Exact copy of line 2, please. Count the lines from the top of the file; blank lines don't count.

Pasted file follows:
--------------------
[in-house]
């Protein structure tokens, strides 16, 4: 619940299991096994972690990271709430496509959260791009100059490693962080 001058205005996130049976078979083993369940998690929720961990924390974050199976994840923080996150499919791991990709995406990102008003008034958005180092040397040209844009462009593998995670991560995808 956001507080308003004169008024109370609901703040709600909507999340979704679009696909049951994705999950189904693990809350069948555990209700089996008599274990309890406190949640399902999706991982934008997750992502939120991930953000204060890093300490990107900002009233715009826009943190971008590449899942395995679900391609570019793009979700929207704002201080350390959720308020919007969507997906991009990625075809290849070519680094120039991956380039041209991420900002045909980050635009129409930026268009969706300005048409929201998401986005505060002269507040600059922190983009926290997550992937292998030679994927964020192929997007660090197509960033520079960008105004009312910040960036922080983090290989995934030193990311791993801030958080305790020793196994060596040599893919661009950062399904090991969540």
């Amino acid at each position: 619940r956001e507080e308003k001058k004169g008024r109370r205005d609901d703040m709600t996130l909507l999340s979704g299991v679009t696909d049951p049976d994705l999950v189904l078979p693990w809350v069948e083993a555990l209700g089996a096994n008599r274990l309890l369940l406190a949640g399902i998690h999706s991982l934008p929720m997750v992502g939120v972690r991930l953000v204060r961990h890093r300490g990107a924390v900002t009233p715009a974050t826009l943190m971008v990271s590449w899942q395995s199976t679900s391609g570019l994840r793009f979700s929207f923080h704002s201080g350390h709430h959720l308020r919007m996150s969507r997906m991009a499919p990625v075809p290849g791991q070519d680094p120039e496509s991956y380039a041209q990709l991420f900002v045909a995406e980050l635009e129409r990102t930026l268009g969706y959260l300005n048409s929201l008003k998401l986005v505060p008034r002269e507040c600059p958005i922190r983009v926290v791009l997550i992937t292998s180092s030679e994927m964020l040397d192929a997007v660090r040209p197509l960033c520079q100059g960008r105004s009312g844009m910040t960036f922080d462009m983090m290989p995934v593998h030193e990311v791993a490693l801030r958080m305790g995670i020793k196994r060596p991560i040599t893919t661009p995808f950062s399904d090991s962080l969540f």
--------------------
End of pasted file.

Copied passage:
């Protein structure tokens, strides 16, 4: 619940299991096994972690990271709430496509959260791009100059490693962080 001058205005996130049976078979083993369940998690929720961990924390974050199976994840923080996150499919791991990709995406990102008003008034958005180092040397040209844009462009593998995670991560995808 956001507080308003004169008024109370609901703040709600909507999340979704679009696909049951994705999950189904693990809350069948555990209700089996008599274990309890406190949640399902999706991982934008997750992502939120991930953000204060890093300490990107900002009233715009826009943190971008590449899942395995679900391609570019793009979700929207704002201080350390959720308020919007969507997906991009990625075809290849070519680094120039991956380039041209991420900002045909980050635009129409930026268009969706300005048409929201998401986005505060002269507040600059922190983009926290997550992937292998030679994927964020192929997007660090197509960033520079960008105004009312910040960036922080983090290989995934030193990311791993801030958080305790020793196994060596040599893919661009950062399904090991969540």